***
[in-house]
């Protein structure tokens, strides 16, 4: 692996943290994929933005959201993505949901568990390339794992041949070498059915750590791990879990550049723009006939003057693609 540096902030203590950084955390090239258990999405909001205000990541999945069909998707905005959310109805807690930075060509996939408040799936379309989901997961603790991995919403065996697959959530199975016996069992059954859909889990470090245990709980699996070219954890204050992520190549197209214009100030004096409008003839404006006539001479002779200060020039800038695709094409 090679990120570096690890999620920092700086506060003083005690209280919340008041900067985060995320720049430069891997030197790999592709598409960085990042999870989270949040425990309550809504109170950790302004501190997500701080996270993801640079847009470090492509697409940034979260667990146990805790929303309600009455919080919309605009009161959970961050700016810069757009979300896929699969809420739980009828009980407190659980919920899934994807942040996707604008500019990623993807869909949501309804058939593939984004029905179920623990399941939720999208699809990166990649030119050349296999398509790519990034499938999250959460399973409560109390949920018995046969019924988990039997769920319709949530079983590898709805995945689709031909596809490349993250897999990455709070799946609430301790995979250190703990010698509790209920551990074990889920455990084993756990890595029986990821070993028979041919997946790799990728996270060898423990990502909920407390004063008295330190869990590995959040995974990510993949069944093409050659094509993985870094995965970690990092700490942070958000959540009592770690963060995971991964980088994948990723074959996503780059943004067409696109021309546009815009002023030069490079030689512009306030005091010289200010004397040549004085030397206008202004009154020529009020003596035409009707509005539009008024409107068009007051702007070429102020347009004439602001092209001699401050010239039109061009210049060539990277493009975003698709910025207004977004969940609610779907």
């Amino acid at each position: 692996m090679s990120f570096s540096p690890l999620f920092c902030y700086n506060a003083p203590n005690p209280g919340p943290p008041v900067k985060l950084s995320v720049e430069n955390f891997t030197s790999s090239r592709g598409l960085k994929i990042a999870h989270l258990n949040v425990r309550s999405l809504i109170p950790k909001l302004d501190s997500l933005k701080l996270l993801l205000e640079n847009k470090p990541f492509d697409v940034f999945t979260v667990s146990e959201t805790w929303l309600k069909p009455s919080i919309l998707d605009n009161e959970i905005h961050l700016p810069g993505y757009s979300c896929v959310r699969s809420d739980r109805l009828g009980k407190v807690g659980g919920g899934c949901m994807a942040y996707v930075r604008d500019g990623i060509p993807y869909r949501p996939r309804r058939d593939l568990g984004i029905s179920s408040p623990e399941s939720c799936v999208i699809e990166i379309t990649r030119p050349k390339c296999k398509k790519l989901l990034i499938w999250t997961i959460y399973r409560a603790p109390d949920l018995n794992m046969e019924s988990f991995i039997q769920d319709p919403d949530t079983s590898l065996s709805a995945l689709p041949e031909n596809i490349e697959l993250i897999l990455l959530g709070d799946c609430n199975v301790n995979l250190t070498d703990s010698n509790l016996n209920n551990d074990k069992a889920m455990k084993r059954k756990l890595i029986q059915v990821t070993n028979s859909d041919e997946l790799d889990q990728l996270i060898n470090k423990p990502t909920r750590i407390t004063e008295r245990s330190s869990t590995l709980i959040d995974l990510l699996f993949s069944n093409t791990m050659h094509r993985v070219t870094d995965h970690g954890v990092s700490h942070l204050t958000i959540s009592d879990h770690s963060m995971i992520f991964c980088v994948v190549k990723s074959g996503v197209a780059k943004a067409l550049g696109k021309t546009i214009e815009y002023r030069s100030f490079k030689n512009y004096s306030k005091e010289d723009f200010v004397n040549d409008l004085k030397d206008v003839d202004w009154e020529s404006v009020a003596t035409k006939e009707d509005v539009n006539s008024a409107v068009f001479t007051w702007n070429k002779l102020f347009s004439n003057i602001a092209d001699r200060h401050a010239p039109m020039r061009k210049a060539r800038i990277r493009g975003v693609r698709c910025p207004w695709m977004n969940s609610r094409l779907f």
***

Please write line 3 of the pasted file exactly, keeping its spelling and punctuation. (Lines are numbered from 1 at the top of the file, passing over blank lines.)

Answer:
């Amino acid at each position: 692996m090679s990120f570096s540096p690890l999620f920092c902030y700086n506060a003083p203590n005690p209280g919340p943290p008041v900067k985060l950084s995320v720049e430069n955390f891997t030197s790999s090239r592709g598409l960085k994929i990042a999870h989270l258990n949040v425990r309550s999405l809504i109170p950790k909001l302004d501190s997500l933005k701080l996270l993801l205000e640079n847009k470090p990541f492509d697409v940034f999945t979260v667990s146990e959201t805790w929303l309600k069909p009455s919080i919309l998707d605009n009161e959970i905005h961050l700016p810069g993505y757009s979300c896929v959310r699969s809420d739980r109805l009828g009980k407190v807690g659980g919920g899934c949901m994807a942040y996707v930075r604008d500019g990623i060509p993807y869909r949501p996939r309804r058939d593939l568990g984004i029905s179920s408040p623990e399941s939720c799936v999208i699809e990166i379309t990649r030119p050349k390339c296999k398509k790519l989901l990034i499938w999250t997961i959460y399973r409560a603790p109390d949920l018995n794992m046969e019924s988990f991995i039997q769920d319709p919403d949530t079983s590898l065996s709805a995945l689709p041949e031909n596809i490349e697959l993250i897999l990455l959530g709070d799946c609430n199975v301790n995979l250190t070498d703990s010698n509790l016996n209920n551990d074990k069992a889920m455990k084993r059954k756990l890595i029986q059915v990821t070993n028979s859909d041919e997946l790799d889990q990728l996270i060898n470090k423990p990502t909920r750590i407390t004063e008295r245990s330190s869990t590995l709980i959040d995974l990510l699996f993949s069944n093409t791990m050659h094509r993985v070219t870094d995965h970690g954890v990092s700490h942070l204050t958000i959540s009592d879990h770690s963060m995971i992520f991964c980088v994948v190549k990723s074959g996503v197209a780059k943004a067409l550049g696109k021309t546009i214009e815009y002023r030069s100030f490079k030689n512009y004096s306030k005091e010289d723009f200010v004397n040549d409008l004085k030397d206008v003839d202004w009154e020529s404006v009020a003596t035409k006939e009707d509005v539009n006539s008024a409107v068009f001479t007051w702007n070429k002779l102020f347009s004439n003057i602001a092209d001699r200060h401050a010239p039109m020039r061009k210049a060539r800038i990277r493009g975003v693609r698709c910025p207004w695709m977004n969940s609610r094409l779907f």